Next has adjusted its buying cycle, introducing more staggered drops as it looks to appeal to the consumer trend of shopping for fewer items more frequently.
The high street retailer, which last week revealed that full-year profits had increased 11.8% to £695.2m, has moved from a two-season buying cycle to a four-season cycle to increase the availability of cold weather clothing in January, February and March and warm weather clothing in August and September.
Next chief executive Simon Wolfson said: “In the last 20 years people have moved from doing a small number of big clothing shops and maybe travelling to a big high street like Oxford Street to now doing smaller shops more frequently and closer to the time that they need it.”
Consumers will see a greater difference in stock on the shop floor from spring into summer and from autumn into winter, he said.
Next last week announced that sales rose 5.4% to £3.74bn in the year to January 25, 2014. Sales across Next Directory, its online and catalogue business, grew 12.4% to £1.34bn as retail sales edged up 1.7% to £2.23bn.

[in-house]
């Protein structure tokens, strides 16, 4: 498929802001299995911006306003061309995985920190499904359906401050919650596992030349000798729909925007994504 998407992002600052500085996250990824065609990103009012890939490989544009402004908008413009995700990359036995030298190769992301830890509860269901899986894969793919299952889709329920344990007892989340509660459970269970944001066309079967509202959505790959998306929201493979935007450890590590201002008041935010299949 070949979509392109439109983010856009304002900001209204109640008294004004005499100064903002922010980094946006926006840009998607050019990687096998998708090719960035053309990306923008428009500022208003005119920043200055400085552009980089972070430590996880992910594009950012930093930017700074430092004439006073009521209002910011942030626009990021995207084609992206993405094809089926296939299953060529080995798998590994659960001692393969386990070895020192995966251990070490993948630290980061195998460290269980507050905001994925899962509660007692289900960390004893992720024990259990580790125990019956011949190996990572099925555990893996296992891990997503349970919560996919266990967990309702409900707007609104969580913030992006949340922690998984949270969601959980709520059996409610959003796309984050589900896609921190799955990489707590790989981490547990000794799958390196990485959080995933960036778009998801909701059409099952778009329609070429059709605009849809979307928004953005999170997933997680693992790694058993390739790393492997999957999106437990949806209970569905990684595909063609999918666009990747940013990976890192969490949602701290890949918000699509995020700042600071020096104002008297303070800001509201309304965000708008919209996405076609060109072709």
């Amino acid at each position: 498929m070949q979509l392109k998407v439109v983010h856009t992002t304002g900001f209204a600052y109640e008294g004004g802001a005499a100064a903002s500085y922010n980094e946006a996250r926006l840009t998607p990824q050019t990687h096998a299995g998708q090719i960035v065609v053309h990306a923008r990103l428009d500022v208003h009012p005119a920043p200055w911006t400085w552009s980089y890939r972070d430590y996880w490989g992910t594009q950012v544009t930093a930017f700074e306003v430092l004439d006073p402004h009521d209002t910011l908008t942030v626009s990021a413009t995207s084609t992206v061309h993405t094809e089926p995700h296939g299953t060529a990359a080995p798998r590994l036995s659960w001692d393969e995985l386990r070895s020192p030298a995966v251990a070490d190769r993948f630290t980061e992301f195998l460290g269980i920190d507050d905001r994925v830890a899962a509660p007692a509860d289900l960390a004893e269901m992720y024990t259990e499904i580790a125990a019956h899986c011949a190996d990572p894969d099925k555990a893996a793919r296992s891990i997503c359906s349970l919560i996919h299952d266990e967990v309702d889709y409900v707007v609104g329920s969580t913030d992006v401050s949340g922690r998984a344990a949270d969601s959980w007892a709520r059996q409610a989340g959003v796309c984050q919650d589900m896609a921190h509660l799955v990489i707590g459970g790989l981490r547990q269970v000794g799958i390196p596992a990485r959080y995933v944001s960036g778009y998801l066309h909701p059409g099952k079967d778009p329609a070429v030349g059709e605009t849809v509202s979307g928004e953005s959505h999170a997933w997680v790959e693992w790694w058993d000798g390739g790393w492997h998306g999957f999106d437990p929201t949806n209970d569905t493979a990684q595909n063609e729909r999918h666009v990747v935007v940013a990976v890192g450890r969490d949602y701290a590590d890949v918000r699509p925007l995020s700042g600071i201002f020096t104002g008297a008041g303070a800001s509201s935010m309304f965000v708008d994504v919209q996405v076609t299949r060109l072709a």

Wolfson said new retail space and online sales growth had been key profit drivers during the year, as Next overtook Marks & Spencer’s profits for the first time. That gap is expected to grow wider for the current financial year, with Next’s pre-tax profit expected to be between £730m and £770m. M&S
profits are forecast to be £628m when it announces its results on May 20.
But Wolfson remained tight-lipped about plans for Next’s new standalone website Label, which will sell third-party brands including Warehouse, Oasis and Superdry. He emphasised that it was only a trial run for the site, which is similar to the retailer’s short-lived Brand Directory, but said now was a better time to attempt the move.
“We have got a much bigger stable of brands, when we tried it last time it was right at the beginning of our third-party business and we didn’t have critical mass. We’ve now got many more brands so maybe this time it will be right,” he said.